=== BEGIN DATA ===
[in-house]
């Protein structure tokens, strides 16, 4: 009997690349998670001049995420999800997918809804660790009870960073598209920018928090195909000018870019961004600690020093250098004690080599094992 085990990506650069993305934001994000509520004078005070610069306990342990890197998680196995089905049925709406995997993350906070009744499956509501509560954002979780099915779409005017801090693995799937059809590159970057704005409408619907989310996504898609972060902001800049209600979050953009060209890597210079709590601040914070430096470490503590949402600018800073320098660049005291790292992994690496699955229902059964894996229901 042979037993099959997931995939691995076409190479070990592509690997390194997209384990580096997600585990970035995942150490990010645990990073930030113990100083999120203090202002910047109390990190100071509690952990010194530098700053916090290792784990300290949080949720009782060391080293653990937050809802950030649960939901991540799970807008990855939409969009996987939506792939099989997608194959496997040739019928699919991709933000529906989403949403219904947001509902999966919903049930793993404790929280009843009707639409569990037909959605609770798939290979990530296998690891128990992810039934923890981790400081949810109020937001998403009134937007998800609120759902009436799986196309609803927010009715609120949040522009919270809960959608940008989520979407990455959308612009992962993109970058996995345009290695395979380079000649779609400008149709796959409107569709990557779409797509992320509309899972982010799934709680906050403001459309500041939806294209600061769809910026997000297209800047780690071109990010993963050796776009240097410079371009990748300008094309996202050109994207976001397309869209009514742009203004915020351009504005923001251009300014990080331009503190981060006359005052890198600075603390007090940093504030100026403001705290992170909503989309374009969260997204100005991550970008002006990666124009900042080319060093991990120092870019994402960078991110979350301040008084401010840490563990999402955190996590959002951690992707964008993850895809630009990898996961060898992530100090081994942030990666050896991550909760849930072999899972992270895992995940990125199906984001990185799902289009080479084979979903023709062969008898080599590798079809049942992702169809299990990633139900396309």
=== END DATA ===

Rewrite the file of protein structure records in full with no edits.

[in-house]
């Protein structure tokens, strides 16, 4: 009997690349998670001049995420999800997918809804660790009870960073598209920018928090195909000018870019961004600690020093250098004690080599094992 085990990506650069993305934001994000509520004078005070610069306990342990890197998680196995089905049925709406995997993350906070009744499956509501509560954002979780099915779409005017801090693995799937059809590159970057704005409408619907989310996504898609972060902001800049209600979050953009060209890597210079709590601040914070430096470490503590949402600018800073320098660049005291790292992994690496699955229902059964894996229901 042979037993099959997931995939691995076409190479070990592509690997390194997209384990580096997600585990970035995942150490990010645990990073930030113990100083999120203090202002910047109390990190100071509690952990010194530098700053916090290792784990300290949080949720009782060391080293653990937050809802950030649960939901991540799970807008990855939409969009996987939506792939099989997608194959496997040739019928699919991709933000529906989403949403219904947001509902999966919903049930793993404790929280009843009707639409569990037909959605609770798939290979990530296998690891128990992810039934923890981790400081949810109020937001998403009134937007998800609120759902009436799986196309609803927010009715609120949040522009919270809960959608940008989520979407990455959308612009992962993109970058996995345009290695395979380079000649779609400008149709796959409107569709990557779409797509992320509309899972982010799934709680906050403001459309500041939806294209600061769809910026997000297209800047780690071109990010993963050796776009240097410079371009990748300008094309996202050109994207976001397309869209009514742009203004915020351009504005923001251009300014990080331009503190981060006359005052890198600075603390007090940093504030100026403001705290992170909503989309374009969260997204100005991550970008002006990666124009900042080319060093991990120092870019994402960078991110979350301040008084401010840490563990999402955190996590959002951690992707964008993850895809630009990898996961060898992530100090081994942030990666050896991550909760849930072999899972992270895992995940990125199906984001990185799902289009080479084979979903023709062969008898080599590798079809049942992702169809299990990633139900396309």